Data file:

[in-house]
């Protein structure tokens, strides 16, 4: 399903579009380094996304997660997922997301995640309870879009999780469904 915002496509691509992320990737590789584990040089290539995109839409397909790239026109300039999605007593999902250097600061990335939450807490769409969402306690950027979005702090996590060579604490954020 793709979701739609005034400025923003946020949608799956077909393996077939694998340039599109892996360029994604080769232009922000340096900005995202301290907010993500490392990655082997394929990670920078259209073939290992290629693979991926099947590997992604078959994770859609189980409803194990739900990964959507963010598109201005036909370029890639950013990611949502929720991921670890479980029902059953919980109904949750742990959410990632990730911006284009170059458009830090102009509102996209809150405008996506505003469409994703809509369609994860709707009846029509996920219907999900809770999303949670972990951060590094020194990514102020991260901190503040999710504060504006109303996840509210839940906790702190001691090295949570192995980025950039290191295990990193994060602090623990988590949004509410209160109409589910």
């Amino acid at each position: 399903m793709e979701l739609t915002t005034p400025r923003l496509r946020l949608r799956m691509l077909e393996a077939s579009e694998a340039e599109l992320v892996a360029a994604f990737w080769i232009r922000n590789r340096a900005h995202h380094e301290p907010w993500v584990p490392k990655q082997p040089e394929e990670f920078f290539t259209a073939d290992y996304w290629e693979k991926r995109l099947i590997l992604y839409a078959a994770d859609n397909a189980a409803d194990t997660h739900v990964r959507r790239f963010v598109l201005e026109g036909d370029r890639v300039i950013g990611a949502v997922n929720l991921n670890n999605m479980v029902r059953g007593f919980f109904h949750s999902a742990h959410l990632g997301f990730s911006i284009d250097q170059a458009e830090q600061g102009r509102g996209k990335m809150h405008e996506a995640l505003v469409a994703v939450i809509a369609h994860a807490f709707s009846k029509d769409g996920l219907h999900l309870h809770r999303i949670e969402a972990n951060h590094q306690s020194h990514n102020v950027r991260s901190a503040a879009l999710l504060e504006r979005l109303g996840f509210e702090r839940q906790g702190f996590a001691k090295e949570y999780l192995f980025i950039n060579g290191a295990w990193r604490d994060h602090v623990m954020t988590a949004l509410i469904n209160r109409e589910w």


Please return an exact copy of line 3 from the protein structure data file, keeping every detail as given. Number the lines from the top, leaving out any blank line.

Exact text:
């Amino acid at each position: 399903m793709e979701l739609t915002t005034p400025r923003l496509r946020l949608r799956m691509l077909e393996a077939s579009e694998a340039e599109l992320v892996a360029a994604f990737w080769i232009r922000n590789r340096a900005h995202h380094e301290p907010w993500v584990p490392k990655q082997p040089e394929e990670f920078f290539t259209a073939d290992y996304w290629e693979k991926r995109l099947i590997l992604y839409a078959a994770d859609n397909a189980a409803d194990t997660h739900v990964r959507r790239f963010v598109l201005e026109g036909d370029r890639v300039i950013g990611a949502v997922n929720l991921n670890n999605m479980v029902r059953g007593f919980f109904h949750s999902a742990h959410l990632g997301f990730s911006i284009d250097q170059a458009e830090q600061g102009r509102g996209k990335m809150h405008e996506a995640l505003v469409a994703v939450i809509a369609h994860a807490f709707s009846k029509d769409g996920l219907h999900l309870h809770r999303i949670e969402a972990n951060h590094q306690s020194h990514n102020v950027r991260s901190a503040a879009l999710l504060e504006r979005l109303g996840f509210e702090r839940q906790g702190f996590a001691k090295e949570y999780l192995f980025i950039n060579g290191a295990w990193r604490d994060h602090v623990m954020t988590a949004l509410i469904n209160r109409e589910w």